Query letters are the author's foot in the door. The introduction, the first impression, and often the only chance a writer gets with an agent. So needless to say, the quality and the completeness of the query is quite important. Most authors know this, and accordingly do extensive research and put a lot of work into drafting a letter that is as perfect as they can muster. And so they should, because they will often not get a second chance to make a good first impression.
Yet, in spite of the importance of saying and including the right information to portray oneself in the best possible light, many authors fall pitifully short of meeting the basic requirements for a successful query. I personally think that there is no reason whatsoever for this to be the case. Or should I say...there is no excuse for it.
When it comes to queries, no author should get it wrong. There are simply too many resources out there and, as one would suspect, there is never a shortage of information on the internet. Any blog, article, interview, report, posting by an agent will usually provide enough information on what should be included in a query and how it should be organized and drafted. Many of their pages, even published authors' Webpages include samples. (Go to Nicolas Spark's Website. His website is probably one of the best. He includes all sorts of advice and resources. In fact I often tell my authors to set up their pages in a similar way. Mr. Sparks has some terrific samples of his own queries on the site. I think that they are some of the best that I've seen.) There are also, of course, a number of very helpful books as well. See Lori Perkins' "The Insider's Guide to Getting A Literary Agent" and "Guide to Query Letters" by Burt Thomas.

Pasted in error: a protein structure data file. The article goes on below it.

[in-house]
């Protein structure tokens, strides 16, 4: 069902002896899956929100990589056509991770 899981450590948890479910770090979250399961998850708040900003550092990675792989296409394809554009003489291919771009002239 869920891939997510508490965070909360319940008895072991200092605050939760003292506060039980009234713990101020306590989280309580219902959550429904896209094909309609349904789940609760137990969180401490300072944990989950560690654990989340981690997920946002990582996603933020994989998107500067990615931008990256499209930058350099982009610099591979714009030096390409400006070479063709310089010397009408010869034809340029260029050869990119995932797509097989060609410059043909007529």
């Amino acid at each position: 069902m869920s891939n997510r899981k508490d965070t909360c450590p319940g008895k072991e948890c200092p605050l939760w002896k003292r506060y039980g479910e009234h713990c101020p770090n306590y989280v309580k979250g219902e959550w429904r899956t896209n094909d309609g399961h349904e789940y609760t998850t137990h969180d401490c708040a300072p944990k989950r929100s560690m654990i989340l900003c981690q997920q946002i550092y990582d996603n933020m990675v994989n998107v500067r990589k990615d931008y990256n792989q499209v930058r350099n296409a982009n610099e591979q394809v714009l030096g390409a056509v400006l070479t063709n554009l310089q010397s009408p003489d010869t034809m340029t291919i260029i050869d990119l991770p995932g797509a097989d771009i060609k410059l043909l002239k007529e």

What do I look for in a query? Its simple. Your letter should tell me about your novel. It should give a brief summary of the plot, the genre, and the word count. You should tell me why the novel is so special that your target market will want to purchase it. If your novel resembles another novel, or a mixture of novels or movies, let me know. Then you should tell me about yourself. Include any information that is relevant to selling your book such as your training, awards, other works you've written, and anything that you've published.
Also, just as important as the substance, is the format of your letter. Your letter should not only be well written, but it should be neat and easy to read. Use one font, no italics, no bolding. Use a typical letter format. That includes a header, paragraphs and your signature (you'd be surprised at how many people exclude their e-signature). Don't cut and paste things from other sources because that often makes the letter choppy and difficult to read. No literary agent has the time to spend twice the amount of time on a letter trying to figure out what you're saying...and most wont.
One of my major peeves is when a letter starts by talking about a character as if we were in the middle of a conversation. No letter should start by saying, "She was hot, it was a balmy southern summer day...." Some sample letters out there actually condone this. Please don't do it.
The letter is just that, a letter, and so it should flow as such. Don't miss your chance to show a prospective agent that you can write, organize, promote, and be a good professional.